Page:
OBJECT: Brain deformation can be seen in hydrocephalus and idiopathic intracranial hypertension (IIH) via medical images. The phenomenology of local effects, brain shift, and raised intracranial pressure and herniation are textbook concepts. However, there are still uncertainties regarding the specific processes that occur when brain tissue is subject to the mechanical stress of different temporal and spatial profiles of the 2 neurological disorders. Moreover, recent studies suggest that IIH and hydrocephalus may be diseases with opposite pathogenesis. Nevertheless, the similarities and differences between the 2 subjects have not been thoroughly investigated. METHODS: An anatomical porohyperelastic finite element model was used to assess the brain tissue responses associated with hydrocephalus and IIH. The same set of boundary conditions, with the exception of brain loading for development of the transmantle pressure gradient, was applied for the 2 models. The distribution of stress and strain during tissue distortion is described by the mechanical parameters. RESULTS: The RESULTS: of both the hydrocephalus and IIH models correlated with pathological characteristics. For the hydrocephalus model, periventricular edema was associated with the presence of positive volumetric strain and void ratio in the lateral ventricle horns. By contrast, the IIH model revealed edema across the cerebral mantle, including the centrum semiovale, with a positive void ratio and volumetric strain. CONCLUSIONS: The model simulates all the clinical features in correlation with the MR images obtained in patients with hydrocephalus and IIH, thus providing support for the role of the transmantle pressure gradient and capillary CSF absorption in CSF-related brain deformation. The finite element METHODS: can be used for a better understanding of the pathophysiological mechanisms of neurological disorders associated with parenchymal volumetric fiuctuation.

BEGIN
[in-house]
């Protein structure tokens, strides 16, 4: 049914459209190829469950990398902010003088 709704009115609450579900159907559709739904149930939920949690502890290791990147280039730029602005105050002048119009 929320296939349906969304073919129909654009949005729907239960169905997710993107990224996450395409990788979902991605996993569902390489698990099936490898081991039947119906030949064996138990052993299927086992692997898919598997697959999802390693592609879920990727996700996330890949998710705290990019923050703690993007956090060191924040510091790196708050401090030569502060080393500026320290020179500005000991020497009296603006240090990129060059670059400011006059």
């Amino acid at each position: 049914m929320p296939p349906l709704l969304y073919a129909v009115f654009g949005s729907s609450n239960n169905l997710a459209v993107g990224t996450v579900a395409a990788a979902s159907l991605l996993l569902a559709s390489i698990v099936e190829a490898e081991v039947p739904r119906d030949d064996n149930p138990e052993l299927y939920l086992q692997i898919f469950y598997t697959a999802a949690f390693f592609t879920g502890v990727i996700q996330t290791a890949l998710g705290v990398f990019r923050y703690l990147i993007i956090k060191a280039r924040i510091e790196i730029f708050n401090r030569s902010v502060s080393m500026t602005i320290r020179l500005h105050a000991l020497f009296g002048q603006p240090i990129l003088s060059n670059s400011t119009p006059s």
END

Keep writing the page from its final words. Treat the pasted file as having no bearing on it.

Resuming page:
- Cerebrospinal fluid
- Finite element model
- Idiopathic intracranial hypertension
ASJC Scopus subject areas
- Clinical Neurology